The January 2020 deadline is quickly approaching for companies to switch to the new Nutrition Facts label mandated by the Food and Drug Administration. With hopes to reflect new scientific information with a focus on sugar consumption, the FDA released news of the new Nutrition Facts label back in 2016.
Businesses with $10 million or more in annual sales must switch over to the new label by January 1, 2020. Manufacturers that make less than that have an additional year to comply.
What Does This Mean For Manufacturers?
With such a strict deadline, it is important to know the specifics about the new Nutrition Facts label so your business can be prepared. You may have already seen the new Nutrition Facts label on your favorite snack, because many manufacturers opted to adopt the latest stamp early. As one can see, the updated marker uses larger and bolder fonts to draw consumers to important information like serving size and calories. A new footnote and updated daily values provide accurate facts for shoppers to see how their food is incorporated into a 2,000-calories a day diet.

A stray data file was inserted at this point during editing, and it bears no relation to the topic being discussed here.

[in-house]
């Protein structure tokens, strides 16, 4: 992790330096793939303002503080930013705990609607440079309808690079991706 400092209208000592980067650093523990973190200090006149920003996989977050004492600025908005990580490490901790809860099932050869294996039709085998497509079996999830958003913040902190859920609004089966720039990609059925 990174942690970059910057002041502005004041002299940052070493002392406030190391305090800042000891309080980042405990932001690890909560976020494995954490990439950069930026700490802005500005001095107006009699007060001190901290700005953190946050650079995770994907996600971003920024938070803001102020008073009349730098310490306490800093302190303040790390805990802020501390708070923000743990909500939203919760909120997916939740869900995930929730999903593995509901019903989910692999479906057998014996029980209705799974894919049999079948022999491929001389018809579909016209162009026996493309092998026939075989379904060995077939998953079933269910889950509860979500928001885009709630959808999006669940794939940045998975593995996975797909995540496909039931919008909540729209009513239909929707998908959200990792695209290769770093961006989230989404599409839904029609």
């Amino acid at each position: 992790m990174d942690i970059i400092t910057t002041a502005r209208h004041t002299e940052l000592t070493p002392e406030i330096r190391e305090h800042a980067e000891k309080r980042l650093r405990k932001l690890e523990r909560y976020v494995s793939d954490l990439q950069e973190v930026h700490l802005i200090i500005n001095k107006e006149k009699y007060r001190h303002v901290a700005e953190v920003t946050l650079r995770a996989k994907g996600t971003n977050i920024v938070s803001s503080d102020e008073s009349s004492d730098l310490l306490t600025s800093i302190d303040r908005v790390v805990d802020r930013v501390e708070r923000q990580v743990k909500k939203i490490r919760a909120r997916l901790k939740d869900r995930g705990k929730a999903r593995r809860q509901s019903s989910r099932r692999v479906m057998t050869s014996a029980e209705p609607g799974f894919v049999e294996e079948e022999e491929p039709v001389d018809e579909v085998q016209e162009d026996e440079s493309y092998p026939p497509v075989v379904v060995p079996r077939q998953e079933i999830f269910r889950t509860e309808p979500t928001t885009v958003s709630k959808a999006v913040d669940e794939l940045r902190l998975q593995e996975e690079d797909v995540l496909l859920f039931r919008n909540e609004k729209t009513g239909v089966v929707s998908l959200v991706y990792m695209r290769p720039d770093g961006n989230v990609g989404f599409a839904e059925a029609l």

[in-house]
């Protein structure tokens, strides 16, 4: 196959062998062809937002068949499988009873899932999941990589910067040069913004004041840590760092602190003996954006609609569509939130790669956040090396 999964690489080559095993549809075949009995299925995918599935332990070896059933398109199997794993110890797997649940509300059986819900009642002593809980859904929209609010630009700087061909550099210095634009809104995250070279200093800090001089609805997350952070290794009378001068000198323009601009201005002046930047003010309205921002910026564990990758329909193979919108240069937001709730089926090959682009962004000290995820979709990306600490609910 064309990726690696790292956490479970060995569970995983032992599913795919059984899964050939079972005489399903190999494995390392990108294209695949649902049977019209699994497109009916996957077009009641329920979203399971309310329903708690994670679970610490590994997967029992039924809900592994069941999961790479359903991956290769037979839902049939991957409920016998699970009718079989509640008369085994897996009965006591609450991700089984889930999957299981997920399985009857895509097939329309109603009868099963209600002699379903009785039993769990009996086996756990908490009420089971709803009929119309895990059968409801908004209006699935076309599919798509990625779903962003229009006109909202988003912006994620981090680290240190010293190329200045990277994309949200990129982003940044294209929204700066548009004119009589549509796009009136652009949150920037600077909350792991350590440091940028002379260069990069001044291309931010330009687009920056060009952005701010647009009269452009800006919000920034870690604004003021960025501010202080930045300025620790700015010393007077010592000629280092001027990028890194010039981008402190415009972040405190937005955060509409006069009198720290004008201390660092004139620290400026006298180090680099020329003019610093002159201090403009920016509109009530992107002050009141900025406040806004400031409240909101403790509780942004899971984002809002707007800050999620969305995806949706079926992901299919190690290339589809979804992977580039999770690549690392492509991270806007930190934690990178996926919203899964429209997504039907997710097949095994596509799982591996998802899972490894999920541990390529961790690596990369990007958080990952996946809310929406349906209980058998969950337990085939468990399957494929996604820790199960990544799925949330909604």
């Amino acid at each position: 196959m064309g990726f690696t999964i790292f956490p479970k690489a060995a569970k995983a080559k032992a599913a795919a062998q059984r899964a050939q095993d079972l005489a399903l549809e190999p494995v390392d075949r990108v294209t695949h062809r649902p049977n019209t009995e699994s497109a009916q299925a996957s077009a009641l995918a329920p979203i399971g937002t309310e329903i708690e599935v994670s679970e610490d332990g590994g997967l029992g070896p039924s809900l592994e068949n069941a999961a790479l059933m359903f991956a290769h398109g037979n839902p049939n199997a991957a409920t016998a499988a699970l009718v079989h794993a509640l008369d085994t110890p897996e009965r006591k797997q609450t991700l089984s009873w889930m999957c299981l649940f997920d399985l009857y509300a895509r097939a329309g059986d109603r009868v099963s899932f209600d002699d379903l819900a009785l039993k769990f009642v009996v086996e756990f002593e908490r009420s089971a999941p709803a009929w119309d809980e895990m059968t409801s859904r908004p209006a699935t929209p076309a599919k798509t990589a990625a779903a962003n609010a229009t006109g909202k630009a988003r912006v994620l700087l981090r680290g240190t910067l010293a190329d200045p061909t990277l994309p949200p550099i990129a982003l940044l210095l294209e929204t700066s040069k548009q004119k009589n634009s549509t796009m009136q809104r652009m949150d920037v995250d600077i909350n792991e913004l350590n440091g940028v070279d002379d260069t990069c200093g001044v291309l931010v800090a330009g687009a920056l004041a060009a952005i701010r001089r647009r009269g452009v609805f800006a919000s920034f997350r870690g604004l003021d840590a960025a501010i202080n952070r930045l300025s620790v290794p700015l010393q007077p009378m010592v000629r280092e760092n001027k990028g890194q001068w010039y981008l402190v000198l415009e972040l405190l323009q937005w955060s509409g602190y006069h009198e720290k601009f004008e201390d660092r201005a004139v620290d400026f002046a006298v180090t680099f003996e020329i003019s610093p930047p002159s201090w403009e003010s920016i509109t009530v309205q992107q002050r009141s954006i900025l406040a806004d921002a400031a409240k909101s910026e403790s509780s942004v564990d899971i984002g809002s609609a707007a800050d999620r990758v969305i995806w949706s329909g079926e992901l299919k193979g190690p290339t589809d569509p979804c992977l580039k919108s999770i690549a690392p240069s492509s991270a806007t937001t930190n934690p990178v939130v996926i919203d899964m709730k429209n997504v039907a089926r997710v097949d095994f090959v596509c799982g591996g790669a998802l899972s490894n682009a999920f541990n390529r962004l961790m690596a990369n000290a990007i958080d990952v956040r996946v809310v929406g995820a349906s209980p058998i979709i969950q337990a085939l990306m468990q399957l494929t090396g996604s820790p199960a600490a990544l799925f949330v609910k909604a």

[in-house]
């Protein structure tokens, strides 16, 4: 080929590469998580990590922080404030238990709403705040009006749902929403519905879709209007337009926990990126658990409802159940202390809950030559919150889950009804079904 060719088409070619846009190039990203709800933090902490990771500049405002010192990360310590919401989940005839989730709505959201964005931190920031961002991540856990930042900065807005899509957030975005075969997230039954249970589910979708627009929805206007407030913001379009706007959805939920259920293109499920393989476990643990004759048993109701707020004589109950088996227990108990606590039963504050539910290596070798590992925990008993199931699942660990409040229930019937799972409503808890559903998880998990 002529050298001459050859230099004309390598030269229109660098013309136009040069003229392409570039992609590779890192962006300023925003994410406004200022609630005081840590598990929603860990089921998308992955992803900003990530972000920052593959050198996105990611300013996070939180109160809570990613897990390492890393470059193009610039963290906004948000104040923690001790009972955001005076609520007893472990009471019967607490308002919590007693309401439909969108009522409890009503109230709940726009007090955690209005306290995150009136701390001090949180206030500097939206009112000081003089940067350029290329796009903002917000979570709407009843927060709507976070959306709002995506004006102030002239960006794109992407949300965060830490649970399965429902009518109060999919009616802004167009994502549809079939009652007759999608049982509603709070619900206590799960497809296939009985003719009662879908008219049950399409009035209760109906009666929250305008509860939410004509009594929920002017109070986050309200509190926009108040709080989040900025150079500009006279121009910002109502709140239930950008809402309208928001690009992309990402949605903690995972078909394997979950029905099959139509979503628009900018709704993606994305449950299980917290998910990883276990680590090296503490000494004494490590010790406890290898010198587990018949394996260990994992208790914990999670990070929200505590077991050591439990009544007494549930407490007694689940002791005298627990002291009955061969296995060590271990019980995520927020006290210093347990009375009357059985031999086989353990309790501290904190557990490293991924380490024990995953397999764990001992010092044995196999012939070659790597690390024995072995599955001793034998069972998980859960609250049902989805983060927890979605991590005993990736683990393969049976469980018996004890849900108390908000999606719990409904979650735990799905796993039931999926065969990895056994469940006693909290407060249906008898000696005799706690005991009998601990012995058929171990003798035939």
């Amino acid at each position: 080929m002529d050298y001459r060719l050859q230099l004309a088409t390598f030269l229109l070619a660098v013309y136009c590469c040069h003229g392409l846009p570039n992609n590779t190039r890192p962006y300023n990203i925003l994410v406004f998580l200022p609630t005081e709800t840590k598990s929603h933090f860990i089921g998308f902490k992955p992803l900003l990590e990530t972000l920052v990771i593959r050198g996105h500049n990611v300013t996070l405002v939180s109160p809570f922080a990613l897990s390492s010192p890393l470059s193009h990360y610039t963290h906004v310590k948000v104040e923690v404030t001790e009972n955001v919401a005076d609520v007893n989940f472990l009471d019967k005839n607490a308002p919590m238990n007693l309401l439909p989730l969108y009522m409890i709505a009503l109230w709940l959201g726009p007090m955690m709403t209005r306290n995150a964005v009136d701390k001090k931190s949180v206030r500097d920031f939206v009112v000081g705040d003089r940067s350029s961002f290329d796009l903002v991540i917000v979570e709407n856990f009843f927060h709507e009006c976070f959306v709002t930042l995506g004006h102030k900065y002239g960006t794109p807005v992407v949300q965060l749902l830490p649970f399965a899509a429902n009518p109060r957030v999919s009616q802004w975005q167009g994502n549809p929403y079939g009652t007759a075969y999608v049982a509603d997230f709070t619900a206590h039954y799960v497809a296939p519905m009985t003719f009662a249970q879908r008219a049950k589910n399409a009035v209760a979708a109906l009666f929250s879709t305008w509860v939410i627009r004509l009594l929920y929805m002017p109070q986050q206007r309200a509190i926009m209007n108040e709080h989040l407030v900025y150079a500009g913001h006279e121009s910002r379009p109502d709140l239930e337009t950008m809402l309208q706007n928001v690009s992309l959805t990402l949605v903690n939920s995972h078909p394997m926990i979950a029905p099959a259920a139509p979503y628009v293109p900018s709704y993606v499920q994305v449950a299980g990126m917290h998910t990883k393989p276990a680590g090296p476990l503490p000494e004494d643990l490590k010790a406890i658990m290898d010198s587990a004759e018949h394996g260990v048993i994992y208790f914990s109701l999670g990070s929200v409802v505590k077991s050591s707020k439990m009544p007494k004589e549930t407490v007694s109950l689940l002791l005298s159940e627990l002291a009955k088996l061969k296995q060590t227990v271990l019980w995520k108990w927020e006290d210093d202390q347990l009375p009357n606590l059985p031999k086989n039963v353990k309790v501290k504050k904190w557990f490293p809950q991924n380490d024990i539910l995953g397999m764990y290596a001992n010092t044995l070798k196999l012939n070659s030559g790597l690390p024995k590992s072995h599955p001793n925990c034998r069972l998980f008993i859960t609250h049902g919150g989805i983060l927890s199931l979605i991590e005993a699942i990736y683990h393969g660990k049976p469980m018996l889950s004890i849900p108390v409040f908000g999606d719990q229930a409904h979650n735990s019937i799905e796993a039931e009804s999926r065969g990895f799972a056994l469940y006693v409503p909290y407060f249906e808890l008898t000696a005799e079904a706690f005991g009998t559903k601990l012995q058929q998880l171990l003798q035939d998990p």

One of the biggest changes on the label is the inclusion of added sugars. A recent statement released by the FDA highlights that this addition will mostly affect honey, maple syrup, cranberry products and other single-ingredient sugars. Most of these goods that are high in natural sugars do not need to disclose the addition of sugar, but are required to include the daily value percentage for added sugars on their labels. The FDA argues that these foods are meant to be consumed alone or added to foods by consumers as a sweetener, so they will be an extra sugar to their diets. Considering most people in the U.S. are consuming added sugars in higher quantities than what is recommended by professionals, clearer labels are a step in the right direction for notifying shoppers.
While it is ultimately up to consumers to control their diet and added sugar intake, clear labels are one way the FDA is trying to help. The least manufacturers can do is inform customers about everything that goes into their products.
The FDA called this new label regulation, "the most comprehensive reform to the Nutrition Facts label since its introduction in 1993," in the same statement. Take this into consideration if you manufacture food and beverage products that may be affected.This will likely not be the last label reform by the FDA, but it is one of the most recent and most important.